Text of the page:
Bullying prevention

Every educator knows that student bullying has a significant negative long-term impact on the students involved, and preventing and addressing student bullying in our schools is an ongoing focus and commitment.

Research highlights that school-based interventions result in long-lasting and meaningful benefits and among these is open and timely discussion on bullying itself along with the realisation of the power each person has in reducing bullying behaviours.

Establishing preventative strategies that target key environments in which bullying is known to occur – including the classroom and the playground – is an important means of developing a positive school climate.

The approaches that schools take to counter bullying can be classified as either ‘preventative’ or ‘responsive’. Preventative approaches aim to stop bullying from occurring in the first place, while responsive approaches are the steps taken to resolve the issue after bullying behaviour has occurred.

Preventative strategies

Research indicates the following preventative strategies are effective in reducing bullying behaviours in the classroom:

  • whole-school approach
  • school-wide anti-bullying policy, such as the NSW Anti-bullying Plan
  • classroom management and classroom rules
  • the role of the teacher and their response to bullying
  • positive relationships between teachers and students
  • school-based anti-bullying programs with high levels of playground supervision
  • promoting a culture of reporting bullying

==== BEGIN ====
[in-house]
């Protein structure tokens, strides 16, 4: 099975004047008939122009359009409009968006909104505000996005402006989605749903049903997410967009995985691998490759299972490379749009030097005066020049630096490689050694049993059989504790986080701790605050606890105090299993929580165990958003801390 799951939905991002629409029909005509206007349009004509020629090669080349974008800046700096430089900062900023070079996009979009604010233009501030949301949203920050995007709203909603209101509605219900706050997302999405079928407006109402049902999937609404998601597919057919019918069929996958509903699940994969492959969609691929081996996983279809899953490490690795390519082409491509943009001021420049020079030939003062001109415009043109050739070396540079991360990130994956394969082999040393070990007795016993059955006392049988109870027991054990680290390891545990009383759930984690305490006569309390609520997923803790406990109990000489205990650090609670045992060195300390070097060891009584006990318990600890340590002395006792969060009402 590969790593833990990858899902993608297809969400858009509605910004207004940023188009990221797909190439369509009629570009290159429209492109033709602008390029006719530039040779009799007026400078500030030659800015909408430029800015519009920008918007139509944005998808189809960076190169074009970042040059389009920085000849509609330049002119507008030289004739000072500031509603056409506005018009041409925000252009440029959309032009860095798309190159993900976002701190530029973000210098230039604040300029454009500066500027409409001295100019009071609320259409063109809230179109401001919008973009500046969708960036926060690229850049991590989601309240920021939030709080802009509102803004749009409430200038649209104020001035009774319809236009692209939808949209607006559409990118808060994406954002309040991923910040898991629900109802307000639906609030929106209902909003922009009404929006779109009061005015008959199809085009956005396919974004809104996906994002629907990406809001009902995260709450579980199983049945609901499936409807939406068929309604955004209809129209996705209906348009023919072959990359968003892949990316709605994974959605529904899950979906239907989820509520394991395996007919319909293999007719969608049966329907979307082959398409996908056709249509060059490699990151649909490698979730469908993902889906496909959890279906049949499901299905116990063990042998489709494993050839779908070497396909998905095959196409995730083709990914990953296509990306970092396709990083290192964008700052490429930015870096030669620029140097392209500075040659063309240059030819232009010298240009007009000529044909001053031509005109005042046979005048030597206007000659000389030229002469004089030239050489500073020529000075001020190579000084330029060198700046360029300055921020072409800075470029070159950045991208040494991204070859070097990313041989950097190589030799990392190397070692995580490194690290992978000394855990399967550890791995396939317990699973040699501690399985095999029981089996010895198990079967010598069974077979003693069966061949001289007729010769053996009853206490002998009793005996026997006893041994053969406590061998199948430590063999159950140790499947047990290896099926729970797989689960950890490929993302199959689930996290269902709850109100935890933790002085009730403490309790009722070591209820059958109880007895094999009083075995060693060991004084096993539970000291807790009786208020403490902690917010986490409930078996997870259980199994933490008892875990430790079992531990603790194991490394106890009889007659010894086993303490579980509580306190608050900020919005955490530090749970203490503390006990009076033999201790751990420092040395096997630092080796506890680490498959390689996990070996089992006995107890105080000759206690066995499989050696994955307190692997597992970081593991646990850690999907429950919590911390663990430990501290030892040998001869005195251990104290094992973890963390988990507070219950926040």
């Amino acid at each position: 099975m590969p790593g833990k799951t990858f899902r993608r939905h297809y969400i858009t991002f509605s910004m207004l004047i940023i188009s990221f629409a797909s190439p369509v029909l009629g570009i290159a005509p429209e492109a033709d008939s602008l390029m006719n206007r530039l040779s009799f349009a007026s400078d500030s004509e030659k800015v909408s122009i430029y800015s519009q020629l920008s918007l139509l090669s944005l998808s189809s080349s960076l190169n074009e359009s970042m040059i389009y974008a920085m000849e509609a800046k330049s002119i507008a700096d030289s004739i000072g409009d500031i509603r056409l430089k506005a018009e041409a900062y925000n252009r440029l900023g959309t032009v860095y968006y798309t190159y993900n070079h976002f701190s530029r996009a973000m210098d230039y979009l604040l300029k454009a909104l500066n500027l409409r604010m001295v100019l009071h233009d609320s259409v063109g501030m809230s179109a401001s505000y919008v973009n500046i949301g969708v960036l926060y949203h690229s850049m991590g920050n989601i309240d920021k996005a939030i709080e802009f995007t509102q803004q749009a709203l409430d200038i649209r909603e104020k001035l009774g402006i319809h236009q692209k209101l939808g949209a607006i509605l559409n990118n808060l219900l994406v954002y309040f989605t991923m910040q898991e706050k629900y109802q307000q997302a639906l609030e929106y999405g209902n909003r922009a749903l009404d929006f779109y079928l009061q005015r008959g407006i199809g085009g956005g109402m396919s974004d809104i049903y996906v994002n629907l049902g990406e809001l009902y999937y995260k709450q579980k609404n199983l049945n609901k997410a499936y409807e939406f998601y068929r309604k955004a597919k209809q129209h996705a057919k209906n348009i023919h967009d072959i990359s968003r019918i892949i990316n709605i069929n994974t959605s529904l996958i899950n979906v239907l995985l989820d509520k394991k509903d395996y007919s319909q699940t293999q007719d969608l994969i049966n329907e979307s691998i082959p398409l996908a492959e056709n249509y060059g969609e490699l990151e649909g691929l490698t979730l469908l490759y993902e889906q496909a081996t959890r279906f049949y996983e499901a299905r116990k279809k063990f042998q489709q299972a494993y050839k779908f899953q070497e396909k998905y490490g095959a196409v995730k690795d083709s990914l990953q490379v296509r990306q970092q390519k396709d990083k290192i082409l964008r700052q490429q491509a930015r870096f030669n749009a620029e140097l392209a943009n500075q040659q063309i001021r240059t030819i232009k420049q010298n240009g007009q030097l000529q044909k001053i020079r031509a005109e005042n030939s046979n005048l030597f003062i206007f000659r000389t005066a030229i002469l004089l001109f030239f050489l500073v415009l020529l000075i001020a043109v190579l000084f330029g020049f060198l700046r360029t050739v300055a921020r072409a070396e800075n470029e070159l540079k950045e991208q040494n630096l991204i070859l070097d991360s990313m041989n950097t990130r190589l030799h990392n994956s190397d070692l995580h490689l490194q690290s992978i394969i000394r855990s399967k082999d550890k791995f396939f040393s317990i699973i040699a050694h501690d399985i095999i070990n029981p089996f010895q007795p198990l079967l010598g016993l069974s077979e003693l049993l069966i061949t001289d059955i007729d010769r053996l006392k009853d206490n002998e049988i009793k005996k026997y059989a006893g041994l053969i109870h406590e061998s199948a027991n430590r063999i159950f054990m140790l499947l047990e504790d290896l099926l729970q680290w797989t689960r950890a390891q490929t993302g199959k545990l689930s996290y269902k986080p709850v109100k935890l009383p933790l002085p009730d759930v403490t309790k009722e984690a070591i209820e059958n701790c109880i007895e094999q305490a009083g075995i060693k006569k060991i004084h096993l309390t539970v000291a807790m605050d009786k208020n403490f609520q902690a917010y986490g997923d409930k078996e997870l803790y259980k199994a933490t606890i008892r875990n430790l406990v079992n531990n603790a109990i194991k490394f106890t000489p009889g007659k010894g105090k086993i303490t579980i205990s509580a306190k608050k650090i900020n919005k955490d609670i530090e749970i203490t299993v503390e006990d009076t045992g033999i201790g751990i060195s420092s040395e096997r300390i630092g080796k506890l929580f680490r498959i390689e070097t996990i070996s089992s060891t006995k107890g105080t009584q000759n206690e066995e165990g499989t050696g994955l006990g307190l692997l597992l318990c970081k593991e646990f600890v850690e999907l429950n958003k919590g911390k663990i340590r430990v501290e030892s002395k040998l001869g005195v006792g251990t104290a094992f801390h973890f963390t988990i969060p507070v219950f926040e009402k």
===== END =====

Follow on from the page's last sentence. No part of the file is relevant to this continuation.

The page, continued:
• partnering with parents and carers
  • anti-bullying content in the classroom
  • social and emotional learning
  • promoting upstander behaviour
  • teacher support and professional development
  • effective implementation and evaluation.

Responsive strategies

Schools are aware of the potentially harmful effects of bullying, including online bullying (cyberbullying) on young people and take reports of bullying seriously. All schools should incorporate preventative bullying approaches and strategies in their school. They should also utilise a range of responsive strategies when bullying behaviour does occur. These may include:

  • direct sanctions: verbal reprimands, meetings with parents, temporary removals from class, withdrawal of privileges, detentions, and, in some serious cases, suspension.
  • restorative practices
  • mediation
  • support group method
  • the method of shared concern.

To find out more about the above strategies, read the Centre for Education Statistics and Evaluation literature review on effective anti-bullying interventions in schools. The literature review provided the evidence base for the department’s anti-bullying strategy at the time and is still a widely accessed resource.

Centre for Education Statistics and Evaluation. (2017). Anti-bullying interventions in schools - what works? Literature review. Department of Education. https://education.nsw.gov.au/about-us/educational-data/cese/publications/literature-reviews/anti-bullying-interventions-in-schools

Cross, D, Shaw, T, Hearn, L, Epstein, M, Monks, H, Lester, L & Thomas, L. (2009). Australian covert bullying prevalence study (ACBPS), Child Health Promotion Research Centre, Edith Cowan University, Perth.

Saarento, S, Karna, A, Hodges, E & Salmivalli, C. (2013). ‘Student-, classroom-, and school-level risk factors for victimisation’, Journal of School Psychology, vol. 51, no. 3, pp. 421-434.

Salmivalli, C. (2014). ‘Participant roles in bullying: How can peer bystanders be utilized in interventions?’, Theory into Practice, vol. 53, no. 4, pp. 286-292.

Ttofi, M & Farrington, D. (2011). ‘Effectiveness of school-based programs to reduce bullying: A systematic and meta-analytic review’, Journal of Experimental Criminology, vol. 7, no. 1, pp. 27-56.

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